Sandra Pepera, NDI director for gender, women and democracy, presenting on Violence Against Women in Political Parties in Honduras
While research indicates that there has been progress regarding women in politics and female candidates – the international average of women in parliaments nearly doubled from 1995 to 2015 – significant barriers to women’s engagement in politics, and within parties more specifically, remain. Violence against women is one of the highest barriers.
Speakers at the She Leads event. From left: Olaoluwa Abagun (Nigeria), Sophia Houdaigui (USA), Anna Lubitz (USA), Saba Ismail (Pakistan) and Lauren Flanagan (Ireland). Not pictured: Doreen Dama Sirya (Kenya) and Andrea Iraheta (Honduras)
Today, in celebrating the International Day of the Girl Child, I wanted to reflect on the recent event focused on the political leadership of adolescent and young girls that took place on September 18 in New York City. Among the persistent honking, blaring sirens and crowds of people common with each convening of the United Nations General Assembly, seven young women -- all under the age of 30 -- took to a microphone to share their stories of political engagement. These women were from Kenya, Honduras, Nigeria, Pakistan, Ireland and the United States, but their stories declared a common theme: in order to ensure that we have an equal, representative pool of young women who are politically engaged, we must reach and encourage them before they reach the age to vote.
Two Roma employed by the municipal enterprise in Spissky Hrhov, Slovakia, show that the “whole community” approach to democracy and human rights begins at the local level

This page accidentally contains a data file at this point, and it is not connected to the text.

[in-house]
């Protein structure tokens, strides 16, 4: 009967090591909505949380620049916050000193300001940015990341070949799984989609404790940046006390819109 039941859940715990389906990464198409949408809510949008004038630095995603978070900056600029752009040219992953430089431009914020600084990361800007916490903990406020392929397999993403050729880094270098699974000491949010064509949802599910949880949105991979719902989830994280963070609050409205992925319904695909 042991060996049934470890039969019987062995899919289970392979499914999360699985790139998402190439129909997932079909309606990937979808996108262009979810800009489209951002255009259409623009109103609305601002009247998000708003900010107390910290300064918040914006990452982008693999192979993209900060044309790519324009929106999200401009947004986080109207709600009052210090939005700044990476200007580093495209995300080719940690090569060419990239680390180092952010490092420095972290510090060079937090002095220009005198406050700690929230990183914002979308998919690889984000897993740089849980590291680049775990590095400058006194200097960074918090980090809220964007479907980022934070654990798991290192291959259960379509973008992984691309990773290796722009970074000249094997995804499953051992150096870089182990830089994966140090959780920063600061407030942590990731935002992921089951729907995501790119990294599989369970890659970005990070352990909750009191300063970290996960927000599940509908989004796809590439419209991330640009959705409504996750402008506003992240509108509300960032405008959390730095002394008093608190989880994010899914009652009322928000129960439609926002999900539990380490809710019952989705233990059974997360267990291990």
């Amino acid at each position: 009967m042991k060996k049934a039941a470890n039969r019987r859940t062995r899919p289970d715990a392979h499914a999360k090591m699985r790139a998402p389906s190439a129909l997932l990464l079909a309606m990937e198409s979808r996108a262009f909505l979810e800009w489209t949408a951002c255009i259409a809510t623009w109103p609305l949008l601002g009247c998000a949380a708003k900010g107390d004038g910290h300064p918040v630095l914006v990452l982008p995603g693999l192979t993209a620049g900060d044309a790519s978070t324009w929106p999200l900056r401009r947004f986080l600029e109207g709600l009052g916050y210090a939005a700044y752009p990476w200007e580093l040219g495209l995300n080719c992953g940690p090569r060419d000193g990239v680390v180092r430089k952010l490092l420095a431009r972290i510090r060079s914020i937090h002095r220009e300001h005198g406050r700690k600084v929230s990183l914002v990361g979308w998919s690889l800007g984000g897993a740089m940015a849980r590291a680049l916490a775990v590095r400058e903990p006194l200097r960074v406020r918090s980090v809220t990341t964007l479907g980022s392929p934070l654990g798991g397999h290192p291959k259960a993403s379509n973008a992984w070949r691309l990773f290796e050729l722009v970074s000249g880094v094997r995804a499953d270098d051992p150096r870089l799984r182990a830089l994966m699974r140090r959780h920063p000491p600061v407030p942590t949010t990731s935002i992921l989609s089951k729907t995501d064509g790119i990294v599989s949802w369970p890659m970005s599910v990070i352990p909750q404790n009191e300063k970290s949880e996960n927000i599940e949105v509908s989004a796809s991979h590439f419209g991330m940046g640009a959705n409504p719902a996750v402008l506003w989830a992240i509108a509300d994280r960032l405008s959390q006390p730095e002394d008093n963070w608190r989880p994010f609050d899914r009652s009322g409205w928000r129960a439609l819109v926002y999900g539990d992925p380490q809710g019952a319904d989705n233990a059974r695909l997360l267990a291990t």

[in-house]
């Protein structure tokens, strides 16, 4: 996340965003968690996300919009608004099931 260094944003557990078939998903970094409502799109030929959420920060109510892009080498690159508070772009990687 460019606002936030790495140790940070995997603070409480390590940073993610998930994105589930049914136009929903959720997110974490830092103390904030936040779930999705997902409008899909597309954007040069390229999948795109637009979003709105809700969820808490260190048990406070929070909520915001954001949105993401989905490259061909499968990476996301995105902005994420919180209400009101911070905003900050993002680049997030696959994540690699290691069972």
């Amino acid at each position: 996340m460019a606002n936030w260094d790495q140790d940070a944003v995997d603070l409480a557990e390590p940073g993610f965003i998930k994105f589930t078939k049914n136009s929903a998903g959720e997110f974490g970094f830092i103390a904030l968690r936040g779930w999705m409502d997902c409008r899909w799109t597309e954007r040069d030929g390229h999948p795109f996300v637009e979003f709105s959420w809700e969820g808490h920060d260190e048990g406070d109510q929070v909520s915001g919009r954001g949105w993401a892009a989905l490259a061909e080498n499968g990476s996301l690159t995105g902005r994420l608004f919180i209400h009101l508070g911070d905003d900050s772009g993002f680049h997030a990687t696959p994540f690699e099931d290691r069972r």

Like other small towns in this mountainous region of Slovakia, Spissky Hrhov faced tremendous uncertainty in the aftermath of the democratic revolution of 1989 and Slovak independence in 1993. People rejoiced in the overthrow of communism. But with a moribund economic base, no evident means to attract investment, and ethnic divisions, Spissky Hrhov seemed consigned to economic subsistence and social conflict.
For Spissky Hrhov’s sizable number of Roma residents, the situation was particularly dire.
Sudan Future Makers Organization Monthly Forum, Khartoum, Sudan. July 2017
When I first came to NDI as a Mandela Fellow and was introduced to its goals and activities, I realized that I had come to the right place to help me achieve my dream of changing Sudan.
The Sudan that I grew up in suffers from bad governance, poor social services and inadequate infrastructure. International intervention did not help. Instead, the world was so angry with the Sudan that the Security Council imposed political and economic sanctions that harmed the peaceful majority more than the trouble makers and the few in power. It was in this context that we decided to take the positive step of establishing the Sudan Future Makers Organization.
I grew up in the capital of what is now Slovakia, right on the river that borders Austria. I remember being near this very river, peering over to see what was on the other side. A barbed-wire fence sat between the two countries, a literal and figurative separation between democracy and the “Iron Curtain” that laid itself across Central and Eastern Europe at the time. The presence of the fence is something that I have since held in my mind; it was and continues to be a part of my daily reality - something continuously propelling me toward democracy.
I’ve heard this phrase uttered all across the world after the passage of a restrictive voter law, the closure of an independent news outlet or the results of a questionable election. Friends and acquaintances over the years have lamented: Because of x, my country is no longer a democracy.
Attendees at the 2017 Blockchain Summit. From left to right as Heidi Pease from UCLA Blockchain Lab; Saadia Madsbjerg from Rockefeller (in front); Roya Mahboob (mic); Stela Mocan of World Bank.